2. A threaded split-slip coupling nut as set forth in claim 1, wherein:
said clamping members are movable parallel to said gripping screw down portions to engage and disengage said clamping members from said gripping screw down portions to connect and separate said split-slip coupling nut.
Various forms of plumbing joints utilize internally threaded nuts. Such nuts regularly become broken or corroded to the extent that they must be replaced. Replacement of threaded nuts, generally, requires the removal of adjacent pipe sections or fittings to enable a peripherally continuous replacement slip nut to be applied over an associated pipe section. Such removal of a pipe section or fitting is time consuming and often results in unwanted "down time" of the related plumbing section. Accordingly, a need exists for structure enabling the ready replacement of broken or corroded slip nuts.
In the past many threaded split-type coupling nuts have been disclosed in U.S. Patents such as Patent Nos. 944,877; 4,226,164 and 4,258,944.
However, these previously known forms of split coupling nuts, while being installable, are not constructed in a manner facilitating use of inexpensive production nuts. Such previous split coupling nuts provide a threaded split coupling nut operative in substantially the same manner as a conventional peripherally continuous coupling nut with a new production step of splitting the coupling nut and adding complex connector means.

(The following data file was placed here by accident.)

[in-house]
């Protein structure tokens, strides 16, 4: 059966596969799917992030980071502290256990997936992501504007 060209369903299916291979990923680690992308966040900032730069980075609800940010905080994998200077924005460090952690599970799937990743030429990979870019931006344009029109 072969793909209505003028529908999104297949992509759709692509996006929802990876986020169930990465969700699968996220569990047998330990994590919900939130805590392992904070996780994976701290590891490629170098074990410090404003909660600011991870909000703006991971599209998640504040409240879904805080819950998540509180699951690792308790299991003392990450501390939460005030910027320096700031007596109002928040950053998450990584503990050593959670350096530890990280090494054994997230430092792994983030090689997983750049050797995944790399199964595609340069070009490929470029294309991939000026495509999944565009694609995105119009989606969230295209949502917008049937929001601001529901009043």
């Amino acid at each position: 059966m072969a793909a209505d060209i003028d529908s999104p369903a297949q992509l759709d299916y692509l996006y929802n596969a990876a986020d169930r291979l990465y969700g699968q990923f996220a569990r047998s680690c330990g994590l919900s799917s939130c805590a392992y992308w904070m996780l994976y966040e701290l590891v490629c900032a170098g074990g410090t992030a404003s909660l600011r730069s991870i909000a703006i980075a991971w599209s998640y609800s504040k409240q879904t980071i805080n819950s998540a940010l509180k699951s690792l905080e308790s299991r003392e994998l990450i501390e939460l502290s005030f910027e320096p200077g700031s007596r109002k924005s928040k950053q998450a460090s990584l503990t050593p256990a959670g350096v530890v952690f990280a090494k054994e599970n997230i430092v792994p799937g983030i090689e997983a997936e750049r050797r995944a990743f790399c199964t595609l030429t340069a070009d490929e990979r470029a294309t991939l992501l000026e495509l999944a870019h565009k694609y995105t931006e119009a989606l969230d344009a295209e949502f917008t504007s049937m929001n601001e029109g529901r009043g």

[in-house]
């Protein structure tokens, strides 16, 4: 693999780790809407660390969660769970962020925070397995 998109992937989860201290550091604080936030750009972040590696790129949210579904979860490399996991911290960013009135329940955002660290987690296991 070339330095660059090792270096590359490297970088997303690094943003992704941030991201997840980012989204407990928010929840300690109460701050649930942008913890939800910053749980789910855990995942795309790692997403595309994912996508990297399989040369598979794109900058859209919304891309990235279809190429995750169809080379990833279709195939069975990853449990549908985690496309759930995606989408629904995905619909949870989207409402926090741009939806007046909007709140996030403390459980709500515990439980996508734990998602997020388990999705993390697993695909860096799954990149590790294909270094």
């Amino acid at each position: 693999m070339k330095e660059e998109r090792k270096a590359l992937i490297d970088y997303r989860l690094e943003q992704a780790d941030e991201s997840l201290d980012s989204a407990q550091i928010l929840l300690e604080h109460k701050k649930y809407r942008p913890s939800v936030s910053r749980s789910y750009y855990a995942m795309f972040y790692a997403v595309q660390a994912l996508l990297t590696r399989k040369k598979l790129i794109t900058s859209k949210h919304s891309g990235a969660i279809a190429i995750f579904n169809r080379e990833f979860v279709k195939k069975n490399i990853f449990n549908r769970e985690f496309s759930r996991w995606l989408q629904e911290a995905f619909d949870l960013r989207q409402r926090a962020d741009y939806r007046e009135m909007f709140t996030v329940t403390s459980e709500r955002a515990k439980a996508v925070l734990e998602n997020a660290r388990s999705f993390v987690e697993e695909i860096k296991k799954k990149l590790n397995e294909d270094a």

The threaded split coupling nut is useful for plumbing traps when constructed in the form of a threaded split-slip nut coupling such as used under a sink as disclosed in U.S. Pat. No. 4,258,944. The invention in U.S. Pat. No. 4,258,944 is disclosed and is made a part hereof. When access to the sink trap is desired for cleaning purposes as well as repair purposes, the threaded split coupling nut allows the plumber to avoid the necessity of dismantling the entire installation as is required with conventional coupling nuts.